Out of all the people affected by my husband’s alcoholism, I think my eldest step-daughter and myself are the hardest hit.  We are the people closest to him; frankly, the people who love him the most (and he is not the most loveable of individuals under the best of circumstances).

During several of our many discussions about his drinking, my step-daughter has declared that her father is a “functional alcoholic.” A functional alcoholic is someone who is dependent on alcohol but still manages to live a “normal” life – they have a career, friends, hobbies, successful marriages, raise families.

Until they don’t.

Almost universally, the booze takes over an alcoholic’s life – sometimes sooner, sometimes later, but given enough time (and enough denial on the alcoholic’s part), those careers, friends hobbies, marriages and families begin to take a back seat to the drinking.  Eventually, everything in the alcoholic’s life just falls apart.

That’s where we are now.  The long, downward spiral of his life began maybe 5 years ago when many of the events I listed on my “about” page took place – the fight that nearly came to blows with the man he’d tried to run off the road, then being detained and nearly arrested after a flight, returning home from a business trip.  During the holidays, when we had excess time off from work, he’d be completely wasted by 2 o’clock in the afternoon – it got so bad, my inlaws no longer accept invitations to our home for such celebrations, and no longer invite us to theirs.

After one particularly horrible evening, I decided to sit down with my (briefly sober) husband and try to make him understand some very hard facts, among them the fact that he was drinking 3 GALLONS of vodka a week.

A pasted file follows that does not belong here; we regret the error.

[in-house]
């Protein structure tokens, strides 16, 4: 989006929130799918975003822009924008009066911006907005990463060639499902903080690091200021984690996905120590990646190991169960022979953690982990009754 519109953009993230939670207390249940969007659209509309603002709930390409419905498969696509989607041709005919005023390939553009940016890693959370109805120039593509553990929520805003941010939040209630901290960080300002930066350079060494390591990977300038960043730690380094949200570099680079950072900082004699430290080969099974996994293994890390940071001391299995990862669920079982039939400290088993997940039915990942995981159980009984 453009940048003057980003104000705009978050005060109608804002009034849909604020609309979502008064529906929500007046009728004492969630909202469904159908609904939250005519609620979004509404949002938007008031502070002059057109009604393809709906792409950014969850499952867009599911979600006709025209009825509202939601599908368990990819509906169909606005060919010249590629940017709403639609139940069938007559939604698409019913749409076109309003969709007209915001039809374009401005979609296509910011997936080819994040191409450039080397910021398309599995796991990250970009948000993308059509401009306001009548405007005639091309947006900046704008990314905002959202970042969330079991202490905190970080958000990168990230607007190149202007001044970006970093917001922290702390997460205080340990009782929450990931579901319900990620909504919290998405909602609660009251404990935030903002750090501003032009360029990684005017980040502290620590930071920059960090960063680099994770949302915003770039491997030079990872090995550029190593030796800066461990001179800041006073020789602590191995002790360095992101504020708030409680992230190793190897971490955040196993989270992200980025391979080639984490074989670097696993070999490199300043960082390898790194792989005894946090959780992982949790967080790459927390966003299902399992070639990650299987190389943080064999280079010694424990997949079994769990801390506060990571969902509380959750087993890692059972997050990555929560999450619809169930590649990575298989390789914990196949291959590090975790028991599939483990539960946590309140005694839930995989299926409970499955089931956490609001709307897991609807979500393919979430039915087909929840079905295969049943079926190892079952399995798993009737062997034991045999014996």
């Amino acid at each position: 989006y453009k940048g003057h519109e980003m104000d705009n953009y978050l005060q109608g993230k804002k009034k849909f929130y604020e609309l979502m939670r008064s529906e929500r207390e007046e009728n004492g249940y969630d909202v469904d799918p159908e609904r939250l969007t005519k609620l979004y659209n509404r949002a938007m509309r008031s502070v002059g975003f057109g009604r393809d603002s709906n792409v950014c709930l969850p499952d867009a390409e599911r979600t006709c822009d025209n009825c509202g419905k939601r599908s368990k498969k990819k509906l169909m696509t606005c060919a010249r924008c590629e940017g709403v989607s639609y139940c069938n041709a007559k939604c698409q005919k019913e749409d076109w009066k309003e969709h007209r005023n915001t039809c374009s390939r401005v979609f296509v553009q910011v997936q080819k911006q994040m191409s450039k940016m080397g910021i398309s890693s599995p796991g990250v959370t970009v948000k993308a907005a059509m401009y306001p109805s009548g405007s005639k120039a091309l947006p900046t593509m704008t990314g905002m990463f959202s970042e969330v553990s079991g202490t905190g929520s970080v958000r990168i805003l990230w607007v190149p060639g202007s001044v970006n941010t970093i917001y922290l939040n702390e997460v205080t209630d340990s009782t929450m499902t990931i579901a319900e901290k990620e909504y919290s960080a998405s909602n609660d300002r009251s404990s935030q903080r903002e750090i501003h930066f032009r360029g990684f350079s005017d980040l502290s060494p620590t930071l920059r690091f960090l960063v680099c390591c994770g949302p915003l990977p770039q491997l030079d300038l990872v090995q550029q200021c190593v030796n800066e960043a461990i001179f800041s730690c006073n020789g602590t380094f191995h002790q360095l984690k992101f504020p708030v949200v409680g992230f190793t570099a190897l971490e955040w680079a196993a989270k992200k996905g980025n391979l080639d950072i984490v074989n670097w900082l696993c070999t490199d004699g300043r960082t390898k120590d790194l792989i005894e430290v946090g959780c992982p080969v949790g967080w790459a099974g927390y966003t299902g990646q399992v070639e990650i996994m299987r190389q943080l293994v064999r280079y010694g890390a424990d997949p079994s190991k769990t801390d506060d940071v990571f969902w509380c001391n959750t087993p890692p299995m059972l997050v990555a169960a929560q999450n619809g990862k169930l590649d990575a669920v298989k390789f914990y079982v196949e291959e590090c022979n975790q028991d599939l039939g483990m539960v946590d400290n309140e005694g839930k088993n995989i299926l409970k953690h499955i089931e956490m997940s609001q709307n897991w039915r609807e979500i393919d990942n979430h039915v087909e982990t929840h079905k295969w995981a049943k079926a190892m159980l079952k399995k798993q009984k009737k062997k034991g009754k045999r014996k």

No, that’s not a typo.

This had 3 results: he cut back on how much he drank and was no longer drunk to the point he was staggering and slurring his words and passing out most nights.  Good on the surface, but not so good in reality because he immediately began hiding how much he drank – the large bottle of cheap vodka that had been a permanent fixture on our kitchen counter was hidden in the garage during warm weather and the top of our large, walk-in closet during the winter months.  He also began, for the first time since his early 20s, smoking pot on a regular basis again, with the excuse that it would help him not drink (all it accomplished, as far as I could tell, was stink up the house to such an extent that I banned it to the garage, even in the winter).

So, we went along like this for quite some time, with the drinking being particularly bad, hidden or not, around the holidays and getting better again after our annual mid-January fight about it.  It wasn’t until I began thinking I smelled vodka on him at the office that I realized the “bad” drinking was no longer contained to the holiday season and, sure enough, I soon caught him sneaking vodka into the office in my canning jars (of all things).  Once that had happened, I guess he didn’t feel like he had anything to hide and brought what had accumulated at the office home in one of our reusable grocery bags.  There were 10 jars; where he’d hidden them in his office is beyond me.

It was then that a lot of things began to fall into place – his frequent trips home to “use the bathroom” because he didn’t want to use the tiny one at the office, our employees’ confusion about his erratic behavior and inability to remember conversations that had taken place very recently, his parent’s refusal of our dinner invitations, my youngest son’s insistence that he live on campus at college when he could have easily commuted from home, the long stretches of time spent “tinkering” in the garage in warm weather and playing games on his iPad in the bathroom during cold weather.

My husband is no longer a “functional” alcoholic.


The Burden of Imperfection

I never pretend to be perfect.

I have plenty of faults and foibles, and if you talk to me about them, I may be uncomfortable but I certainly won’t deny they are there.  Some of them, like my tendency to be a slob, I am truly trying to improve; for instance, I’ve stopped throwing my clothes on the floor next to my side of the bed at night and I’ve arranged the shoes in my closet (and have kept them that way, too).  When I remove something from a hanger in my closet, I move that hanger to the front where they are all easier to retrieve when it’s time to do laundry. Baby steps, but the effort is there and the changes being made stay in place.